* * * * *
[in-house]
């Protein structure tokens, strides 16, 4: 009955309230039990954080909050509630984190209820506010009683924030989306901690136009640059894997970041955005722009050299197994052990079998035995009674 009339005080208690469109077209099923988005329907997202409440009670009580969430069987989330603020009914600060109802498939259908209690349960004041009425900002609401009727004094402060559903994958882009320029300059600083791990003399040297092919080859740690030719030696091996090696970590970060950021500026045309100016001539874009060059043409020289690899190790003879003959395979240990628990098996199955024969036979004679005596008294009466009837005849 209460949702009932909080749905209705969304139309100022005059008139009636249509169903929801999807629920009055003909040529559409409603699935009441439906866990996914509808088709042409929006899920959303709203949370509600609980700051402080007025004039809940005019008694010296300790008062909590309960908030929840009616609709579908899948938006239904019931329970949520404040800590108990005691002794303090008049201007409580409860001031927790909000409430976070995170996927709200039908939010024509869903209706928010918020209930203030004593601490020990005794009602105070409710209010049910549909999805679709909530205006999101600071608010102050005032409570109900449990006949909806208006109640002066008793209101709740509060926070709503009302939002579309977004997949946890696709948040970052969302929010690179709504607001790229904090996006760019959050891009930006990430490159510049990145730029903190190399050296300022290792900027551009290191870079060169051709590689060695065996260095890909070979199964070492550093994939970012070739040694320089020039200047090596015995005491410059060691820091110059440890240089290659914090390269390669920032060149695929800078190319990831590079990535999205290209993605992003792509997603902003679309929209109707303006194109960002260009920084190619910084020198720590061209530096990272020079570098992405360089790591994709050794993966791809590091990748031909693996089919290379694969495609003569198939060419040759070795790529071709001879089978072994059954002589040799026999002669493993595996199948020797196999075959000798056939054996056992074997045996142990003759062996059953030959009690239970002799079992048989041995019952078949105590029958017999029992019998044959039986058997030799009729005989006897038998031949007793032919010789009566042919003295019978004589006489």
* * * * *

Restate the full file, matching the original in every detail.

[in-house]
């Protein structure tokens, strides 16, 4: 009955309230039990954080909050509630984190209820506010009683924030989306901690136009640059894997970041955005722009050299197994052990079998035995009674 009339005080208690469109077209099923988005329907997202409440009670009580969430069987989330603020009914600060109802498939259908209690349960004041009425900002609401009727004094402060559903994958882009320029300059600083791990003399040297092919080859740690030719030696091996090696970590970060950021500026045309100016001539874009060059043409020289690899190790003879003959395979240990628990098996199955024969036979004679005596008294009466009837005849 209460949702009932909080749905209705969304139309100022005059008139009636249509169903929801999807629920009055003909040529559409409603699935009441439906866990996914509808088709042409929006899920959303709203949370509600609980700051402080007025004039809940005019008694010296300790008062909590309960908030929840009616609709579908899948938006239904019931329970949520404040800590108990005691002794303090008049201007409580409860001031927790909000409430976070995170996927709200039908939010024509869903209706928010918020209930203030004593601490020990005794009602105070409710209010049910549909999805679709909530205006999101600071608010102050005032409570109900449990006949909806208006109640002066008793209101709740509060926070709503009302939002579309977004997949946890696709948040970052969302929010690179709504607001790229904090996006760019959050891009930006990430490159510049990145730029903190190399050296300022290792900027551009290191870079060169051709590689060695065996260095890909070979199964070492550093994939970012070739040694320089020039200047090596015995005491410059060691820091110059440890240089290659914090390269390669920032060149695929800078190319990831590079990535999205290209993605992003792509997603902003679309929209109707303006194109960002260009920084190619910084020198720590061209530096990272020079570098992405360089790591994709050794993966791809590091990748031909693996089919290379694969495609003569198939060419040759070795790529071709001879089978072994059954002589040799026999002669493993595996199948020797196999075959000798056939054996056992074997045996142990003759062996059953030959009690239970002799079992048989041995019952078949105590029958017999029992019998044959039986058997030799009729005989006897038998031949007793032919010789009566042919003295019978004589006489």